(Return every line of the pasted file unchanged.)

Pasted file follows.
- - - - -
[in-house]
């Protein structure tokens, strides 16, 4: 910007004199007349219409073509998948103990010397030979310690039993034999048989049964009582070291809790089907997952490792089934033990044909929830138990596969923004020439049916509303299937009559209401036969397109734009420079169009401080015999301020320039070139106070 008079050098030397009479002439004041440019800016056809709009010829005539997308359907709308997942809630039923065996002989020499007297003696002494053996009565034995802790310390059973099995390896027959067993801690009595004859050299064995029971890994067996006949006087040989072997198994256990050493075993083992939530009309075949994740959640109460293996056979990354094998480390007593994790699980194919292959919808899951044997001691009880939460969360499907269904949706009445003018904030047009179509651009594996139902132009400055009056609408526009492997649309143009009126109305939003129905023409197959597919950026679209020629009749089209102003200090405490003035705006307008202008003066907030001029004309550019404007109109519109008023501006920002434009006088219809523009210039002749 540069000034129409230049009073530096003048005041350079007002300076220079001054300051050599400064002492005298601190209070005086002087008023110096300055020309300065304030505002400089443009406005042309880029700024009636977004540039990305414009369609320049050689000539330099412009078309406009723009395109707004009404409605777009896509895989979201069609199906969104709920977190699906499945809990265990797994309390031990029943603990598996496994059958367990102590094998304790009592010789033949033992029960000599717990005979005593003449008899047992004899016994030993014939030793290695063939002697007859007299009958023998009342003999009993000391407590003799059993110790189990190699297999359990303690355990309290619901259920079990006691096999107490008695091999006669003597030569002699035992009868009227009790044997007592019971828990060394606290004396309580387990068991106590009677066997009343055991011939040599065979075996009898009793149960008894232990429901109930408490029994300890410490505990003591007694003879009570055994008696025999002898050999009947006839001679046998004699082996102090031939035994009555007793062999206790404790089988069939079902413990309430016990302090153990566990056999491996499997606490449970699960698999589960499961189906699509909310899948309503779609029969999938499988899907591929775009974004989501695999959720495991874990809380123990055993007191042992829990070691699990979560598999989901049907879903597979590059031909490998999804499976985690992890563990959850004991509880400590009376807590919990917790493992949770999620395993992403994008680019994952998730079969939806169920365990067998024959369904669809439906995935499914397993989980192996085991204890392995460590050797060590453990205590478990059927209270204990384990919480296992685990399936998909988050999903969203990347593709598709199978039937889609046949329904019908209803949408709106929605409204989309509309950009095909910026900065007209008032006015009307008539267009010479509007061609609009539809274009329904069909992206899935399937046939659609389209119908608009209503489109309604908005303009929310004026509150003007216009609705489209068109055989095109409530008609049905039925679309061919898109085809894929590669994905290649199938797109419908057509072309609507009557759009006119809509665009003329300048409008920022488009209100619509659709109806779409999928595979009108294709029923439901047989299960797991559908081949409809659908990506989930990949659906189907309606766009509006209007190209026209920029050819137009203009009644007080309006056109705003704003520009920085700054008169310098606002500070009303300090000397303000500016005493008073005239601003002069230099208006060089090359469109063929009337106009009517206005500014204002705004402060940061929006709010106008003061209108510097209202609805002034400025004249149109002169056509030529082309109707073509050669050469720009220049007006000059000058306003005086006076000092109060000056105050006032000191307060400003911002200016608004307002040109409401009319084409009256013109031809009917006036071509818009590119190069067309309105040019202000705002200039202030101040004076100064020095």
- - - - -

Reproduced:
[in-house]
């Protein structure tokens, strides 16, 4: 910007004199007349219409073509998948103990010397030979310690039993034999048989049964009582070291809790089907997952490792089934033990044909929830138990596969923004020439049916509303299937009559209401036969397109734009420079169009401080015999301020320039070139106070 008079050098030397009479002439004041440019800016056809709009010829005539997308359907709308997942809630039923065996002989020499007297003696002494053996009565034995802790310390059973099995390896027959067993801690009595004859050299064995029971890994067996006949006087040989072997198994256990050493075993083992939530009309075949994740959640109460293996056979990354094998480390007593994790699980194919292959919808899951044997001691009880939460969360499907269904949706009445003018904030047009179509651009594996139902132009400055009056609408526009492997649309143009009126109305939003129905023409197959597919950026679209020629009749089209102003200090405490003035705006307008202008003066907030001029004309550019404007109109519109008023501006920002434009006088219809523009210039002749 540069000034129409230049009073530096003048005041350079007002300076220079001054300051050599400064002492005298601190209070005086002087008023110096300055020309300065304030505002400089443009406005042309880029700024009636977004540039990305414009369609320049050689000539330099412009078309406009723009395109707004009404409605777009896509895989979201069609199906969104709920977190699906499945809990265990797994309390031990029943603990598996496994059958367990102590094998304790009592010789033949033992029960000599717990005979005593003449008899047992004899016994030993014939030793290695063939002697007859007299009958023998009342003999009993000391407590003799059993110790189990190699297999359990303690355990309290619901259920079990006691096999107490008695091999006669003597030569002699035992009868009227009790044997007592019971828990060394606290004396309580387990068991106590009677066997009343055991011939040599065979075996009898009793149960008894232990429901109930408490029994300890410490505990003591007694003879009570055994008696025999002898050999009947006839001679046998004699082996102090031939035994009555007793062999206790404790089988069939079902413990309430016990302090153990566990056999491996499997606490449970699960698999589960499961189906699509909310899948309503779609029969999938499988899907591929775009974004989501695999959720495991874990809380123990055993007191042992829990070691699990979560598999989901049907879903597979590059031909490998999804499976985690992890563990959850004991509880400590009376807590919990917790493992949770999620395993992403994008680019994952998730079969939806169920365990067998024959369904669809439906995935499914397993989980192996085991204890392995460590050797060590453990205590478990059927209270204990384990919480296992685990399936998909988050999903969203990347593709598709199978039937889609046949329904019908209803949408709106929605409204989309509309950009095909910026900065007209008032006015009307008539267009010479509007061609609009539809274009329904069909992206899935399937046939659609389209119908608009209503489109309604908005303009929310004026509150003007216009609705489209068109055989095109409530008609049905039925679309061919898109085809894929590669994905290649199938797109419908057509072309609507009557759009006119809509665009003329300048409008920022488009209100619509659709109806779409999928595979009108294709029923439901047989299960797991559908081949409809659908990506989930990949659906189907309606766009509006209007190209026209920029050819137009203009009644007080309006056109705003704003520009920085700054008169310098606002500070009303300090000397303000500016005493008073005239601003002069230099208006060089090359469109063929009337106009009517206005500014204002705004402060940061929006709010106008003061209108510097209202609805002034400025004249149109002169056509030529082309109707073509050669050469720009220049007006000059000058306003005086006076000092109060000056105050006032000191307060400003911002200016608004307002040109409401009319084409009256013109031809009917006036071509818009590119190069067309309105040019202000705002200039202030101040004076100064020095």